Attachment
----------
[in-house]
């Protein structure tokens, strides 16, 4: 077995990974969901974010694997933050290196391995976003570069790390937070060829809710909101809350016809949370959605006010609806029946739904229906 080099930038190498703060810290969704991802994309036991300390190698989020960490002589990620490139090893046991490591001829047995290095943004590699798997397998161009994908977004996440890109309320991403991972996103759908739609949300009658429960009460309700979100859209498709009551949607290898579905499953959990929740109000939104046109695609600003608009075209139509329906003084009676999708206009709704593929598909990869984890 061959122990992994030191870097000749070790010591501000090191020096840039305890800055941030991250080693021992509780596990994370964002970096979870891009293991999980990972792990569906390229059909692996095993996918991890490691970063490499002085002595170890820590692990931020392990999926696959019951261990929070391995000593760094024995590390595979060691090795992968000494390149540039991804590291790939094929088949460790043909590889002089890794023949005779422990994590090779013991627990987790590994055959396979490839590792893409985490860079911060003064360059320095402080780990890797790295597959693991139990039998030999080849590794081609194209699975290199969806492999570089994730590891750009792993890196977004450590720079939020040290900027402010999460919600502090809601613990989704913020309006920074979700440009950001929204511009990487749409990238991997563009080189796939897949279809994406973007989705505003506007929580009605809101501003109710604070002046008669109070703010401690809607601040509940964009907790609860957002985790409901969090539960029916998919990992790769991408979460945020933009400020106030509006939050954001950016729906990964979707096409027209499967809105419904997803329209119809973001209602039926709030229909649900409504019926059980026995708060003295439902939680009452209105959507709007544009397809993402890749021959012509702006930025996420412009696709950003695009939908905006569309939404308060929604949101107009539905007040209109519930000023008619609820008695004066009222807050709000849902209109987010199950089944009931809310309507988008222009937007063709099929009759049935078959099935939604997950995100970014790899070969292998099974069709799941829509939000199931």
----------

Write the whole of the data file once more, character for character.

[in-house]
């Protein structure tokens, strides 16, 4: 077995990974969901974010694997933050290196391995976003570069790390937070060829809710909101809350016809949370959605006010609806029946739904229906 080099930038190498703060810290969704991802994309036991300390190698989020960490002589990620490139090893046991490591001829047995290095943004590699798997397998161009994908977004996440890109309320991403991972996103759908739609949300009658429960009460309700979100859209498709009551949607290898579905499953959990929740109000939104046109695609600003608009075209139509329906003084009676999708206009709704593929598909990869984890 061959122990992994030191870097000749070790010591501000090191020096840039305890800055941030991250080693021992509780596990994370964002970096979870891009293991999980990972792990569906390229059909692996095993996918991890490691970063490499002085002595170890820590692990931020392990999926696959019951261990929070391995000593760094024995590390595979060691090795992968000494390149540039991804590291790939094929088949460790043909590889002089890794023949005779422990994590090779013991627990987790590994055959396979490839590792893409985490860079911060003064360059320095402080780990890797790295597959693991139990039998030999080849590794081609194209699975290199969806492999570089994730590891750009792993890196977004450590720079939020040290900027402010999460919600502090809601613990989704913020309006920074979700440009950001929204511009990487749409990238991997563009080189796939897949279809994406973007989705505003506007929580009605809101501003109710604070002046008669109070703010401690809607601040509940964009907790609860957002985790409901969090539960029916998919990992790769991408979460945020933009400020106030509006939050954001950016729906990964979707096409027209499967809105419904997803329209119809973001209602039926709030229909649900409504019926059980026995708060003295439902939680009452209105959507709007544009397809993402890749021959012509702006930025996420412009696709950003695009939908905006569309939404308060929604949101107009539905007040209109519930000023008619609820008695004066009222807050709000849902209109987010199950089944009931809310309507988008222009937007063709099929009759049935078959099935939604997950995100970014790899070969292998099974069709799941829509939000199931």